DRH: While I was wrongly convinced that Congress would act before the end of 2009, I'm even more convinced that Congress will not allow the estate and gift-tax system to revert to the 2001 level of exemptions ($1 million per person) and tax rates (55 percent). Nor do I think revenue concerns will change that result. There are too many people, including small business owners, who have come to rely on exemptions of $3.5 million per person. Whether the legislation accomplishing that will occur before 2011 is another question. Given the highly partisan atmosphere in Washington, it seems quite possible that no agreement will be reached until they are at the brink. Skeptics have noted that estate tax reform is a topic that seems to generate intense lobbying and very large campaign contributions. The question those skeptics ask is why would Congress finalize this any sooner than absolutely necessary? That could be as late as the due date for a tax payment for the first people to die in 2011 — which will be Sept. 30, 2011.
CAR: If we reach 2011 without any changes in federal estate tax law (meaning the pre-2001 tax act transfer-tax law automatically returns), federal revenue results may be mixed. On the one hand, estates having a value of between $1 million and $3.5 million would become subject to federal estate tax. On the other hand, a large majority of estates having a value greater than $3.5 million would actually generate smaller federal estate tax revenues than under 2009 tax law because the federal credit for state death taxes would be restored, and, as a direct result, the “pick-up” estate tax systems of many states, now dormant, would be revived.
A political reality, as has been eloquently articulated by others, is that the longer members of Congress can drag out estate tax reform, the more campaign contributions they can extract from those who seek to influence the outcome. If Congress extends the debate into 2011, those campaign contributions will continue to flow.
Another consideration is that, by today's economic standards, having an estate of between $1 million and $3.5 million doesn't necessarily place an individual in the category of “rich.” Indeed, after taking into consideration life insurance death benefits, retirement assets and home values (even in the current residential real estate market), a lot of “middle class” individuals have estates in that size category. Congress probably doesn't relish the prospect of being seen as doing nothing and thereby allowing the “death” tax to extend its tentacles to those who can't derisively be referred to as “wealthy” Americans.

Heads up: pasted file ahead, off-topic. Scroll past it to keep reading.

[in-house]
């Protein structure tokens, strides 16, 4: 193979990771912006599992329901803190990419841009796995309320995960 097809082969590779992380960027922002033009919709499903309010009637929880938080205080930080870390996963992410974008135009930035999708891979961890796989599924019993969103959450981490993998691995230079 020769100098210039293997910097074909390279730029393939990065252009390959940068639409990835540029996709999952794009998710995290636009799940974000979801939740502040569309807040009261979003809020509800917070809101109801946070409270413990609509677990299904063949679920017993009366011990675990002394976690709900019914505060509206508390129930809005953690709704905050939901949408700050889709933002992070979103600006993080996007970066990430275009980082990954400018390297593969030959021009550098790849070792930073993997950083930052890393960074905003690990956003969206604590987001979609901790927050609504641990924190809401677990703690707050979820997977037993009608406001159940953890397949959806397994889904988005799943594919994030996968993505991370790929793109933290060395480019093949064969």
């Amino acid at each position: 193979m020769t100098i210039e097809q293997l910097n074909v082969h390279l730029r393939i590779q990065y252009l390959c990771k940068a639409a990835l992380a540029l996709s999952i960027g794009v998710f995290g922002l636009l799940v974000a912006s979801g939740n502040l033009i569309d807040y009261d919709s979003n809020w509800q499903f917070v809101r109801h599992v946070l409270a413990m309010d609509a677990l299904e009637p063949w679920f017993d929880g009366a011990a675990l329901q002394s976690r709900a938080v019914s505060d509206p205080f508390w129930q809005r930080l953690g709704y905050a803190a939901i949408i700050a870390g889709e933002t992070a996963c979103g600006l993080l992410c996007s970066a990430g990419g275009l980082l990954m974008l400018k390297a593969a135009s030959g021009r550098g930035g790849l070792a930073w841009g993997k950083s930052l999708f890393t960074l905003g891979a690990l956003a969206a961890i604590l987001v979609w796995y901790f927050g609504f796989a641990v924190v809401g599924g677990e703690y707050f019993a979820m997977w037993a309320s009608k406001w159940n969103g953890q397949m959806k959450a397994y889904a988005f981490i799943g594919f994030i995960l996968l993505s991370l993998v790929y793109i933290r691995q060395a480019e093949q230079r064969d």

The bottom line? I think 2010 will pass with no changes in federal transfer tax law. Political paralysis and the lure of additional campaign funds will prevail for the rest of this year and into the next.
JSR: Absolutely, the longer it takes to enact corrective legislation, the more likely that out of revenue and political considerations, Congress will just sit on its hands and permit 2001 law to be reinstated in 2011. This question presents a wonderful opportunity to sermonize.
We have lost our way with respect to tax policy. The major impetus behind the transfer-tax system has never been revenue production. No one ever built a bridge, dam or airport from estate tax revenues. Rather, it has always been a policy driven tax. It's human nature to hoard wealth. Transfer taxes encourage the redistribution of wealth. If one does no planning, roughly half of one's wealth goes to the government. Unlike income taxes, however, the avoidance of which is called “tax evasion,” transfer taxes, the avoidance of which is called “tax planning,” are designed to be avoided in one of three statutorily sanctioned manners: (1) leaving money without tax to surviving spouses (so that they don't become public burdens); (2) leaving money without tax to charity (again to reduce the public burden); and (3) gifting assets at reduced tax cost during one's life to children (so that they can receive assets not in their dotage but when they need it, and so that the wealth creator is still alive to help teach them how to manage the funds — again all reducing the public burden). The bones of the pre-2002 transfer-tax system existed in more or less unaltered form since creation. The 2001 Tax Reform Act eviscerated the nearly century old policy behind the transfer-tax system, during which time human nature has, predictably, not changed.